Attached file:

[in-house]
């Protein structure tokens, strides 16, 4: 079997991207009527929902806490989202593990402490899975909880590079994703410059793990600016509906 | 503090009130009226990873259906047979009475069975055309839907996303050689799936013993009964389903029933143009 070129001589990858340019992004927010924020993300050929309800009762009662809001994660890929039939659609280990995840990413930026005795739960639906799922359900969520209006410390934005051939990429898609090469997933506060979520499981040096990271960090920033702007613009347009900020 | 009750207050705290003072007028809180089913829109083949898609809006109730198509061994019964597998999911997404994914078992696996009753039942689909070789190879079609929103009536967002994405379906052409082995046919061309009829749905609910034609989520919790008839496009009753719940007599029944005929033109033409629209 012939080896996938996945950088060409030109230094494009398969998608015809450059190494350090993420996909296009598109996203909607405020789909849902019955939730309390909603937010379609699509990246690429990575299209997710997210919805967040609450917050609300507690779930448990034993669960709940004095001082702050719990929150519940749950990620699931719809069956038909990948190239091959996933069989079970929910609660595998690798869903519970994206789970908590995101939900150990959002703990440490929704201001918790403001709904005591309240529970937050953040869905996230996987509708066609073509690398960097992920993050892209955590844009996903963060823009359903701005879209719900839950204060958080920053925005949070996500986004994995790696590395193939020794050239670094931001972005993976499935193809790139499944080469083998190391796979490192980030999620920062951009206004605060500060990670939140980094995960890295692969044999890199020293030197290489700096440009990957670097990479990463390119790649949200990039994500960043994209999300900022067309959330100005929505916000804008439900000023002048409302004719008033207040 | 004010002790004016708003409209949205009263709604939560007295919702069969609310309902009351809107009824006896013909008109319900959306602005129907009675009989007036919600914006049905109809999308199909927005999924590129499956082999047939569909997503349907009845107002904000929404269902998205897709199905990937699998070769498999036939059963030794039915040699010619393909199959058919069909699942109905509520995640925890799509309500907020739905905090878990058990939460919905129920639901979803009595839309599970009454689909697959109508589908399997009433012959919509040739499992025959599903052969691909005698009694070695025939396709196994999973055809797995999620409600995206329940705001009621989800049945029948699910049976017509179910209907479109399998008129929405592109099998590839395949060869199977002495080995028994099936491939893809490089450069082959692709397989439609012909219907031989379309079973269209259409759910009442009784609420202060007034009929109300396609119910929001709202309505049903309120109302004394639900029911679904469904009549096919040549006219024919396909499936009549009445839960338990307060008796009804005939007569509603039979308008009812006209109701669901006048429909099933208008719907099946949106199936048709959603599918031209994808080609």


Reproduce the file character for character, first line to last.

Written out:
[in-house]
């Protein structure tokens, strides 16, 4: 079997991207009527929902806490989202593990402490899975909880590079994703410059793990600016509906 | 503090009130009226990873259906047979009475069975055309839907996303050689799936013993009964389903029933143009 070129001589990858340019992004927010924020993300050929309800009762009662809001994660890929039939659609280990995840990413930026005795739960639906799922359900969520209006410390934005051939990429898609090469997933506060979520499981040096990271960090920033702007613009347009900020 | 009750207050705290003072007028809180089913829109083949898609809006109730198509061994019964597998999911997404994914078992696996009753039942689909070789190879079609929103009536967002994405379906052409082995046919061309009829749905609910034609989520919790008839496009009753719940007599029944005929033109033409629209 012939080896996938996945950088060409030109230094494009398969998608015809450059190494350090993420996909296009598109996203909607405020789909849902019955939730309390909603937010379609699509990246690429990575299209997710997210919805967040609450917050609300507690779930448990034993669960709940004095001082702050719990929150519940749950990620699931719809069956038909990948190239091959996933069989079970929910609660595998690798869903519970994206789970908590995101939900150990959002703990440490929704201001918790403001709904005591309240529970937050953040869905996230996987509708066609073509690398960097992920993050892209955590844009996903963060823009359903701005879209719900839950204060958080920053925005949070996500986004994995790696590395193939020794050239670094931001972005993976499935193809790139499944080469083998190391796979490192980030999620920062951009206004605060500060990670939140980094995960890295692969044999890199020293030197290489700096440009990957670097990479990463390119790649949200990039994500960043994209999300900022067309959330100005929505916000804008439900000023002048409302004719008033207040 | 004010002790004016708003409209949205009263709604939560007295919702069969609310309902009351809107009824006896013909008109319900959306602005129907009675009989007036919600914006049905109809999308199909927005999924590129499956082999047939569909997503349907009845107002904000929404269902998205897709199905990937699998070769498999036939059963030794039915040699010619393909199959058919069909699942109905509520995640925890799509309500907020739905905090878990058990939460919905129920639901979803009595839309599970009454689909697959109508589908399997009433012959919509040739499992025959599903052969691909005698009694070695025939396709196994999973055809797995999620409600995206329940705001009621989800049945029948699910049976017509179910209907479109399998008129929405592109099998590839395949060869199977002495080995028994099936491939893809490089450069082959692709397989439609012909219907031989379309079973269209259409759910009442009784609420202060007034009929109300396609119910929001709202309505049903309120109302004394639900029911679904469904009549096919040549006219024919396909499936009549009445839960338990307060008796009804005939007569509603039979308008009812006209109701669901006048429909099933208008719907099946949106199936048709959603599918031209994808080609």